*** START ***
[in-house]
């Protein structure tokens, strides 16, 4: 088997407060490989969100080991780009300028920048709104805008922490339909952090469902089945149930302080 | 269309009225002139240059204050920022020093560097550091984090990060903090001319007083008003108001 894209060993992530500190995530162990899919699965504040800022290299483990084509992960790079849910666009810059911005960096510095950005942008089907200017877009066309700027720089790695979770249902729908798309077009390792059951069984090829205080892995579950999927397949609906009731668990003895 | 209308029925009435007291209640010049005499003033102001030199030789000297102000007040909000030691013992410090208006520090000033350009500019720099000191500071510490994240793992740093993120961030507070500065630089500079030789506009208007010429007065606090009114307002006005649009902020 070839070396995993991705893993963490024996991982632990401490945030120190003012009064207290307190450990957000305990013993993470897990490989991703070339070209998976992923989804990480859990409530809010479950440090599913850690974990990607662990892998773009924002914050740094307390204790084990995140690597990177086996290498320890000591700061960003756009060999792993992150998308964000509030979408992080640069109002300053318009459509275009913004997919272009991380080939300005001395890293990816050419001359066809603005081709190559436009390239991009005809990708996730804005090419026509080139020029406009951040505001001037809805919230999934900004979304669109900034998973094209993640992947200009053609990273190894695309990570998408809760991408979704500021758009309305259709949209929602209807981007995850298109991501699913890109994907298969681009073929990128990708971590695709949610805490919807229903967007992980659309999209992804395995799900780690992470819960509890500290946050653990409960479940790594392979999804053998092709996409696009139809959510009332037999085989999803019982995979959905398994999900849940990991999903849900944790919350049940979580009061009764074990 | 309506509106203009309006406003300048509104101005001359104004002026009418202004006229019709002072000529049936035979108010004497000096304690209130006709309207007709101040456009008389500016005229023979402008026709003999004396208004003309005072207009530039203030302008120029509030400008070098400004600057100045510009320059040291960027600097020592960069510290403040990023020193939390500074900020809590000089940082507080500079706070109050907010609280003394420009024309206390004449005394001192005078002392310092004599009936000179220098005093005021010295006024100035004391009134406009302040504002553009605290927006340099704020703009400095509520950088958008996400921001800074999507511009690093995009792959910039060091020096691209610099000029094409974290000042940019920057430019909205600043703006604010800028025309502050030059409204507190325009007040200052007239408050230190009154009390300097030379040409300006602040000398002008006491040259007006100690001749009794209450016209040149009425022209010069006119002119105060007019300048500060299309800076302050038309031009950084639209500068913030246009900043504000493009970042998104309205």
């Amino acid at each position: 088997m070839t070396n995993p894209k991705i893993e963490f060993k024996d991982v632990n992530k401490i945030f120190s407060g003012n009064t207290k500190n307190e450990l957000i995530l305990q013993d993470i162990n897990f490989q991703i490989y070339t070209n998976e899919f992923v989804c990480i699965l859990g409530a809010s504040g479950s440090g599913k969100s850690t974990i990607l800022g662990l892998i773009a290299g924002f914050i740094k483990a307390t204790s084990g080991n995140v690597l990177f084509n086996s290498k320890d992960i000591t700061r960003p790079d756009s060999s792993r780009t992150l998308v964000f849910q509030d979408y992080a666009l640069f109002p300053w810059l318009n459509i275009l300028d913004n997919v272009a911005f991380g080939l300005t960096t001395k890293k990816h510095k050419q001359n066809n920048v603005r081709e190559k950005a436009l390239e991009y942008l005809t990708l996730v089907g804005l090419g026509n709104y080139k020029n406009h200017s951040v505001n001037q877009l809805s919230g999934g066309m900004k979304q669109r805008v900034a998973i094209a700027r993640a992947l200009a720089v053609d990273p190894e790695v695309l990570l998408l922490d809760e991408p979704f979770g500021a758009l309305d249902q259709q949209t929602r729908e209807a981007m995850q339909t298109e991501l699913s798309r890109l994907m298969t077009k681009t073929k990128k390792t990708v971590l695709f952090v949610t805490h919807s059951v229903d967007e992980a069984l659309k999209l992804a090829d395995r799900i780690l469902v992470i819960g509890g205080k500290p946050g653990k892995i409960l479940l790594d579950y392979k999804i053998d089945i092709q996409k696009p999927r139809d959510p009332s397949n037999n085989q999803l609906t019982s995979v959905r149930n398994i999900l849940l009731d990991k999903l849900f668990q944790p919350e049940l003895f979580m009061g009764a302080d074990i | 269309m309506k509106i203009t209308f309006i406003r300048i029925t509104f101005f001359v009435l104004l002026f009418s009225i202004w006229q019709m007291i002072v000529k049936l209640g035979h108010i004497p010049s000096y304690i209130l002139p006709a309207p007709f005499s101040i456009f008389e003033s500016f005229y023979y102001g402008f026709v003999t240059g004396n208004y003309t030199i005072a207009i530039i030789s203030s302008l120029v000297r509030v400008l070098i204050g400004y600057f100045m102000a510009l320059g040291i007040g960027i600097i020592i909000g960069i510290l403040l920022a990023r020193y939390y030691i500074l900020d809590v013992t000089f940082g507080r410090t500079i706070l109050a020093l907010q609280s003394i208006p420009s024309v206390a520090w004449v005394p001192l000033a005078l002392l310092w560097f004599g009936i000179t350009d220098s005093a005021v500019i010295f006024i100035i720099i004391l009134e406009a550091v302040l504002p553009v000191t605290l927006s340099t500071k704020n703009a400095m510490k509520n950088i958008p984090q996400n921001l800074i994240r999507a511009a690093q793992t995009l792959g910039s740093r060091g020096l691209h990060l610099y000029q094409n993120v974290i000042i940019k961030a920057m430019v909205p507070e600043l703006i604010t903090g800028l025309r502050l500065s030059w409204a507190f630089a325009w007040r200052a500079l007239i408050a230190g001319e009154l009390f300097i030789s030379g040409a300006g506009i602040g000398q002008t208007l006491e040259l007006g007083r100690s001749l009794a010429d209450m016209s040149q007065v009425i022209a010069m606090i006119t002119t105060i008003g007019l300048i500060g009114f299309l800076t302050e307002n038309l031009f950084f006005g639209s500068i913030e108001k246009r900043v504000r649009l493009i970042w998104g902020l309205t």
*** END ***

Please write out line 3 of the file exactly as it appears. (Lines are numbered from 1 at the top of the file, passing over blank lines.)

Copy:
């Amino acid at each position: 088997m070839t070396n995993p894209k991705i893993e963490f060993k024996d991982v632990n992530k401490i945030f120190s407060g003012n009064t207290k500190n307190e450990l957000i995530l305990q013993d993470i162990n897990f490989q991703i490989y070339t070209n998976e899919f992923v989804c990480i699965l859990g409530a809010s504040g479950s440090g599913k969100s850690t974990i990607l800022g662990l892998i773009a290299g924002f914050i740094k483990a307390t204790s084990g080991n995140v690597l990177f084509n086996s290498k320890d992960i000591t700061r960003p790079d756009s060999s792993r780009t992150l998308v964000f849910q509030d979408y992080a666009l640069f109002p300053w810059l318009n459509i275009l300028d913004n997919v272009a911005f991380g080939l300005t960096t001395k890293k990816h510095k050419q001359n066809n920048v603005r081709e190559k950005a436009l390239e991009y942008l005809t990708l996730v089907g804005l090419g026509n709104y080139k020029n406009h200017s951040v505001n001037q877009l809805s919230g999934g066309m900004k979304q669109r805008v900034a998973i094209a700027r993640a992947l200009a720089v053609d990273p190894e790695v695309l990570l998408l922490d809760e991408p979704f979770g500021a758009l309305d249902q259709q949209t929602r729908e209807a981007m995850q339909t298109e991501l699913s798309r890109l994907m298969t077009k681009t073929k990128k390792t990708v971590l695709f952090v949610t805490h919807s059951v229903d967007e992980a069984l659309k999209l992804a090829d395995r799900i780690l469902v992470i819960g509890g205080k500290p946050g653990k892995i409960l479940l790594d579950y392979k999804i053998d089945i092709q996409k696009p999927r139809d959510p009332s397949n037999n085989q999803l609906t019982s995979v959905r149930n398994i999900l849940l009731d990991k999903l849900f668990q944790p919350e049940l003895f979580m009061g009764a302080d074990i | 269309m309506k509106i203009t209308f309006i406003r300048i029925t509104f101005f001359v009435l104004l002026f009418s009225i202004w006229q019709m007291i002072v000529k049936l209640g035979h108010i004497p010049s000096y304690i209130l002139p006709a309207p007709f005499s101040i456009f008389e003033s500016f005229y023979y102001g402008f026709v003999t240059g004396n208004y003309t030199i005072a207009i530039i030789s203030s302008l120029v000297r509030v400008l070098i204050g400004y600057f100045m102000a510009l320059g040291i007040g960027i600097i020592i909000g960069i510290l403040l920022a990023r020193y939390y030691i500074l900020d809590v013992t000089f940082g507080r410090t500079i706070l109050a020093l907010q609280s003394i208006p420009s024309v206390a520090w004449v005394p001192l000033a005078l002392l310092w560097f004599g009936i000179t350009d220098s005093a005021v500019i010295f006024i100035i720099i004391l009134e406009a550091v302040l504002p553009v000191t605290l927006s340099t500071k704020n703009a400095m510490k509520n950088i958008p984090q996400n921001l800074i994240r999507a511009a690093q793992t995009l792959g910039s740093r060091g020096l691209h990060l610099y000029q094409n993120v974290i000042i940019k961030a920057m430019v909205p507070e600043l703006i604010t903090g800028l025309r502050l500065s030059w409204a507190f630089a325009w007040r200052a500079l007239i408050a230190g001319e009154l009390f300097i030789s030379g040409a300006g506009i602040g000398q002008t208007l006491e040259l007006g007083r100690s001749l009794a010429d209450m016209s040149q007065v009425i022209a010069m606090i006119t002119t105060i008003g007019l300048i500060g009114f299309l800076t302050e307002n038309l031009f950084f006005g639209s500068i913030e108001k246009r900043v504000r649009l493009i970042w998104g902020l309205t």